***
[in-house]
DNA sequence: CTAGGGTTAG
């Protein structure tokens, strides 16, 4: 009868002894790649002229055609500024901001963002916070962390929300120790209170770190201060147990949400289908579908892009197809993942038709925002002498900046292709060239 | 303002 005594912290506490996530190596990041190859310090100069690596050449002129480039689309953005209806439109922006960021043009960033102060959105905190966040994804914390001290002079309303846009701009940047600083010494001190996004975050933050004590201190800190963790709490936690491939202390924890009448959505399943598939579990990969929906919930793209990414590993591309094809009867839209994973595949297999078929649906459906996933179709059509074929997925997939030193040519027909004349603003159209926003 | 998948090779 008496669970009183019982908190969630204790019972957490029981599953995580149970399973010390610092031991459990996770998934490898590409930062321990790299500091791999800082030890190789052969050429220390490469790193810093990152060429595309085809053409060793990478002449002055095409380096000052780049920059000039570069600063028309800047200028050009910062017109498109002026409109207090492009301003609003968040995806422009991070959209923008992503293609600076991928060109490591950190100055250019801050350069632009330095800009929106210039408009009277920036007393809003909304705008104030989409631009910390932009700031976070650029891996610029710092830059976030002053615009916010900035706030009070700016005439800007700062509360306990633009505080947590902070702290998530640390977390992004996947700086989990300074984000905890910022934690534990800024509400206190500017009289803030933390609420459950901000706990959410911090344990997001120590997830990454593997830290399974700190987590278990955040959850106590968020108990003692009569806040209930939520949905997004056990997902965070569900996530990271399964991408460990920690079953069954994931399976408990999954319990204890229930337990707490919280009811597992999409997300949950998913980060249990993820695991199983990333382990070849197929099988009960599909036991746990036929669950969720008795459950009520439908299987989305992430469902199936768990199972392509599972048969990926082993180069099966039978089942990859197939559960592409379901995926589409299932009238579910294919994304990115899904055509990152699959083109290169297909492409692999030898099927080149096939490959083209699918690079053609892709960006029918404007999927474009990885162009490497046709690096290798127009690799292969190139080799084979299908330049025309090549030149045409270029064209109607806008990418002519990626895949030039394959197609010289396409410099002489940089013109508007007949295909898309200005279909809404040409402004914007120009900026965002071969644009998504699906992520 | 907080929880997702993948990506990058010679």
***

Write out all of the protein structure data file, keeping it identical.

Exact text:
[in-house]
DNA sequence: CTAGGGTTAG
């Protein structure tokens, strides 16, 4: 009868002894790649002229055609500024901001963002916070962390929300120790209170770190201060147990949400289908579908892009197809993942038709925002002498900046292709060239 | 303002 005594912290506490996530190596990041190859310090100069690596050449002129480039689309953005209806439109922006960021043009960033102060959105905190966040994804914390001290002079309303846009701009940047600083010494001190996004975050933050004590201190800190963790709490936690491939202390924890009448959505399943598939579990990969929906919930793209990414590993591309094809009867839209994973595949297999078929649906459906996933179709059509074929997925997939030193040519027909004349603003159209926003 | 998948090779 008496669970009183019982908190969630204790019972957490029981599953995580149970399973010390610092031991459990996770998934490898590409930062321990790299500091791999800082030890190789052969050429220390490469790193810093990152060429595309085809053409060793990478002449002055095409380096000052780049920059000039570069600063028309800047200028050009910062017109498109002026409109207090492009301003609003968040995806422009991070959209923008992503293609600076991928060109490591950190100055250019801050350069632009330095800009929106210039408009009277920036007393809003909304705008104030989409631009910390932009700031976070650029891996610029710092830059976030002053615009916010900035706030009070700016005439800007700062509360306990633009505080947590902070702290998530640390977390992004996947700086989990300074984000905890910022934690534990800024509400206190500017009289803030933390609420459950901000706990959410911090344990997001120590997830990454593997830290399974700190987590278990955040959850106590968020108990003692009569806040209930939520949905997004056990997902965070569900996530990271399964991408460990920690079953069954994931399976408990999954319990204890229930337990707490919280009811597992999409997300949950998913980060249990993820695991199983990333382990070849197929099988009960599909036991746990036929669950969720008795459950009520439908299987989305992430469902199936768990199972392509599972048969990926082993180069099966039978089942990859197939559960592409379901995926589409299932009238579910294919994304990115899904055509990152699959083109290169297909492409692999030898099927080149096939490959083209699918690079053609892709960006029918404007999927474009990885162009490497046709690096290798127009690799292969190139080799084979299908330049025309090549030149045409270029064209109607806008990418002519990626895949030039394959197609010289396409410099002489940089013109508007007949295909898309200005279909809404040409402004914007120009900026965002071969644009998504699906992520 | 907080929880997702993948990506990058010679």